His association with the railway would continue for much of his life. In 1943, Buddy began as a telegrapher and station agent for the Canadian National Railroad where he worked, in a variety of positions, until his retirement in 1988. At the time the railway was the main mode of transportation for those traveling across the Strait of Canso and beyond. Buddy's duties began in Pictou and eventually he would travel a circuit from Truro to Inverness. All along the line, through his kind, generous nature, Buddy's reputation preceded him.
Early in his railroad career, Buddy was stationed at the Valley depot, near Truro, and often worked the late shift. The train dispatcher, Allan MacGregor, was based in New Glasgow and communicated with Buddy and the other station agents on the CNR's dedicated lines, phoning in their "good-nights" when the tracks were clear. Sometimes he asked Buddy to play him a tune and the other agents up and down the line would listen in on their headsets. Soon the Halifax and Moncton divisions were asking to be patched in and Buddy's nightly serenades were eagerly anticipated at depots throughout the Maritimes.
He would often practice his fiddle at work, finding time to play between trains. The CNR stations built in the early part of the century were wonderful places to play the fiddle. The traditional plaster and lath combined with generous Douglas Fir paneling made for exceptional acoustics. The smaller office rooms were great for the dance music and the large waiting halls, with their rich wooden ceilings, complemented the slow airs. Buddy sometimes played for waiting passengers and fiddlers such as Dan R. MacDonald and Dan Hughie MacEachern would often visit and play with him.
Having built up a strong reputation for playing dances, Buddy went on to develop a regular circuit, which he plays to this day. Communities like Glendale, Dunvegan, Scotsville, Strathlorne, Southwest Margaree and West Mabou have dance halls Buddy packs on any night of the year. He has also built a strong career as a concert fiddler and continues the tradition of community fiddler. He has never turned down a request to play for community, parish or benefit concerts.
In 1970, along with Father John Angus Rankin, Buddy made his first trip to Scotland and was asked to perform at the Gaelic Mod in Oban. Throughout the 70's he performed as part of the "John Allan Cameron" and the "Ceilidh" television shows and eventually he toured and recorded with The Cape Breton Symphony. A solo 1983 performance at the Fiddle Tunes Festival in Port Townsend, Washington made his name on the west coast of America and, in 1987, a performance with Maybelle Chisholm in Philadelphia introduced his talent to Irish American audiences. All this without the benefit of his own commercial recording! By 1989, when he recorded his first album, Buddy's reputation was already firmly established worldwide and based mainly on word of mouth.
Today, after releasing just two albums previous to "The Judique Flyer" ("Judique On The Floor" and "Glencoe Hall"), Buddy MacMaster is indeed a household name in the world of fiddle music. He has performed at hundreds of concerts and festivals across Canada, the United States and the UK and has conducted as many workshops and classes in Cape Breton fiddle. In Scotland, Buddy is respected as a keeper of the old Scottish traditions and throughout the world Buddy is renowned for his correctness in playing. In spite of this international recognition, it is the community dance that is at the heart of his music.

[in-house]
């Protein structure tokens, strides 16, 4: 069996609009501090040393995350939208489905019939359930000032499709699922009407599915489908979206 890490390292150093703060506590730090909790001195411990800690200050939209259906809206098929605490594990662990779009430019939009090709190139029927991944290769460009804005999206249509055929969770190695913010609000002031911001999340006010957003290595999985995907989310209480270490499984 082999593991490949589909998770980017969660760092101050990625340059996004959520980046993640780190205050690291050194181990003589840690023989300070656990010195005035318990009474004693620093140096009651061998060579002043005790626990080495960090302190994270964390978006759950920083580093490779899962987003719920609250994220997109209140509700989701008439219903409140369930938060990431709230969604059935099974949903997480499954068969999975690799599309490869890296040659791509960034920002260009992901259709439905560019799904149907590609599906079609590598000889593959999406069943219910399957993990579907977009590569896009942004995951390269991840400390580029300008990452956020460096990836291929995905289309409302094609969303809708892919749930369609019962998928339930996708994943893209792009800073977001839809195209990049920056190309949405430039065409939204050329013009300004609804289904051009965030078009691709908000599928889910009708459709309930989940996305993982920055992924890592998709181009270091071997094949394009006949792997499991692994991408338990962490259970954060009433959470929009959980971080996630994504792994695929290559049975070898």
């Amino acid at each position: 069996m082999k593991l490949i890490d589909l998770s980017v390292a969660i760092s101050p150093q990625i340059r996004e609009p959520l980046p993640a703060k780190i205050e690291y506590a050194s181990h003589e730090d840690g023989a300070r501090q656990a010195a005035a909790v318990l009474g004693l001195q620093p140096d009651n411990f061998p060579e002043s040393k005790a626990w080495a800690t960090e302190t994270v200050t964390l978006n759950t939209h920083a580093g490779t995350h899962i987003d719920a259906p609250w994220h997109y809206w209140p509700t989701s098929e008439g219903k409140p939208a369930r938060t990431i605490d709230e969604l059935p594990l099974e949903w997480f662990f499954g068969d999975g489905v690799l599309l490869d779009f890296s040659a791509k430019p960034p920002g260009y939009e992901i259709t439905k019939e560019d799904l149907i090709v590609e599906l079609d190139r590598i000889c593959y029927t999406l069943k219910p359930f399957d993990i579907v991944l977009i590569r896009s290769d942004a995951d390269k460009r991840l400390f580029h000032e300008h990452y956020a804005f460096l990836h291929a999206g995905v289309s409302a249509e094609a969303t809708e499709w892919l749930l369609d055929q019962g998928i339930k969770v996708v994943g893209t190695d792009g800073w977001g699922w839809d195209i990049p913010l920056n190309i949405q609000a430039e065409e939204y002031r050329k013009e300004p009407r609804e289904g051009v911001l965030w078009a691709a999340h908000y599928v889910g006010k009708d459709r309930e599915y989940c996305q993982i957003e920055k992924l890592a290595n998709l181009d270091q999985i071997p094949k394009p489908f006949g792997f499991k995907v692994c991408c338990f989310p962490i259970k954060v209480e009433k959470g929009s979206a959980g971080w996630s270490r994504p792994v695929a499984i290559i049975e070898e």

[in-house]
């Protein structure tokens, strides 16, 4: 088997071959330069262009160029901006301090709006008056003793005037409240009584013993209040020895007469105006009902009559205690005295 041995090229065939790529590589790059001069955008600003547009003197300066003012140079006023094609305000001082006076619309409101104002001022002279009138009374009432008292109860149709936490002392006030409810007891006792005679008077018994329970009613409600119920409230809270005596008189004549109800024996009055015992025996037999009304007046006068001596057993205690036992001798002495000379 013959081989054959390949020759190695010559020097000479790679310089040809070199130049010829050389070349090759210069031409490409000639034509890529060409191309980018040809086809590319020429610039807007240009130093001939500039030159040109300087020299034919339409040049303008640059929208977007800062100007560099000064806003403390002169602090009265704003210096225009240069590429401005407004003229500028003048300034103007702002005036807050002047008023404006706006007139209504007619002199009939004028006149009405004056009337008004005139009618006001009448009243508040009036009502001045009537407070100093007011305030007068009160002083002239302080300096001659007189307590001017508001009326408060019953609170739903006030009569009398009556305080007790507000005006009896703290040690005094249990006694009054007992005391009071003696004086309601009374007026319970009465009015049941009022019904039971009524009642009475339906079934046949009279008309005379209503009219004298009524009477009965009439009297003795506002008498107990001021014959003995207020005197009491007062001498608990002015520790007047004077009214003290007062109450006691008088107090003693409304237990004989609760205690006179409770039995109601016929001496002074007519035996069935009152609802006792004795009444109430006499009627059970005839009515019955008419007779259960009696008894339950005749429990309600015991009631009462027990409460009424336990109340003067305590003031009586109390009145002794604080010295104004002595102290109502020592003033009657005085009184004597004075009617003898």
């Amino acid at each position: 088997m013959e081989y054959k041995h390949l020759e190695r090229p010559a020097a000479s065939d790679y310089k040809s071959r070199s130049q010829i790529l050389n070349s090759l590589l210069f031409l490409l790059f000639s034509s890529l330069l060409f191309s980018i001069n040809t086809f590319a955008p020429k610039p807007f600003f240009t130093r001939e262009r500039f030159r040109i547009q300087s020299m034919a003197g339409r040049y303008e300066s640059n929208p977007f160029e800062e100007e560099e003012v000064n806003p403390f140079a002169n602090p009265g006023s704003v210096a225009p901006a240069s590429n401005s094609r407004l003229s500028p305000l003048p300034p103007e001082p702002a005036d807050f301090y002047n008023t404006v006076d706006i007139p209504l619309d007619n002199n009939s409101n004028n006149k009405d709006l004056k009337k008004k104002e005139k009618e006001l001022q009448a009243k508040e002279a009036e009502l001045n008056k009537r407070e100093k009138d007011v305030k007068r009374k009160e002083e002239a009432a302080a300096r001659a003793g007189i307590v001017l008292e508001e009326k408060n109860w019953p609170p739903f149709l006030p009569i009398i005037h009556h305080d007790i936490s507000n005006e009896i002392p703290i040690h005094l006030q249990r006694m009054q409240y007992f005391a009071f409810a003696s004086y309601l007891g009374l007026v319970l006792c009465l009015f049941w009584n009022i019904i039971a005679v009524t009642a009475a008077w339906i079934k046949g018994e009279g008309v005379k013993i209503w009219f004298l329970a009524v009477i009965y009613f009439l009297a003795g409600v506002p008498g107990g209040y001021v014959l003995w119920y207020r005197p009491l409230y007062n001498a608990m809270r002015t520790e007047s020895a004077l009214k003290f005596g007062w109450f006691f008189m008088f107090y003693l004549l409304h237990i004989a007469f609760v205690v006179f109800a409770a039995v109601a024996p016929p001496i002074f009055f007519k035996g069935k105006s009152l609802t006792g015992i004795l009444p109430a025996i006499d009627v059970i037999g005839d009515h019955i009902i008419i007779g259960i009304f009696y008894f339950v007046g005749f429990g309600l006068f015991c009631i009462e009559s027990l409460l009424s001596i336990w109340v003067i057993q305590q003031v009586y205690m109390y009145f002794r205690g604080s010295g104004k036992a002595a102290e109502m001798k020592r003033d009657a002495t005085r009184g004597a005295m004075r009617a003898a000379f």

"In Cape Breton, stepdancing and square dancing, I think, has a lot to do with the way we play, to make it lively for the dancers, and playing the strathspey for stepdancing. You have to give it a lift or a lively feel to make the dancer feel like dancing or perform better, you know. Then when you see a dancer responding to your music, that sort of puts you in a better mood to play. And the same at the square dances, dancing square sets. If you see the people enjoying themselves, it sure puts you in the mood to play!"
It is this love of playing for dances that shines through in Buddy's music. The tiny Glencoe Mills parish hall has become a mecca for Celtic music and dance enthusiasts from around the world. His unadvertised weekly dances are a virtual United Nations at the peak of the summer. Older, local listeners will sit along the front of the stage, eyes closed, soaking up the music as if it were medicine. The dance floor is never empty and Buddy will sometimes play all night without a break. He simply loves to play for dancers. His music is imbued with the same kind and generous spirit instilled in him so many years ago by his mother, Sarah Agnes. Today, Buddy is as encouraging to the younger players and dancers as Dan R. MacDonald was to him on that night he rode home on the Judique Flyer after his first dance.
Many of the old ways are now gone. Most of the early homesteads are represented only by a few rock piles, overgrown foundations and, sometimes, an old apple orchard. The traditional trades have given way to the modern. Many fragments of the old world remain only in museums. However, in Buddy MacMaster's music we have the living tradition. While his world and his repertoire have changed throughout his career, he has sustained the same sound, a unique connection to the world left behind. Today, after almost seventy years of playing the fiddle, his delicate Gaelic phrasing, learned at his mother's knee, remains as the central element of his complex style. His playing is a living and breathing tribute to centuries of tradition.
Paul MacDonald, Spring 2000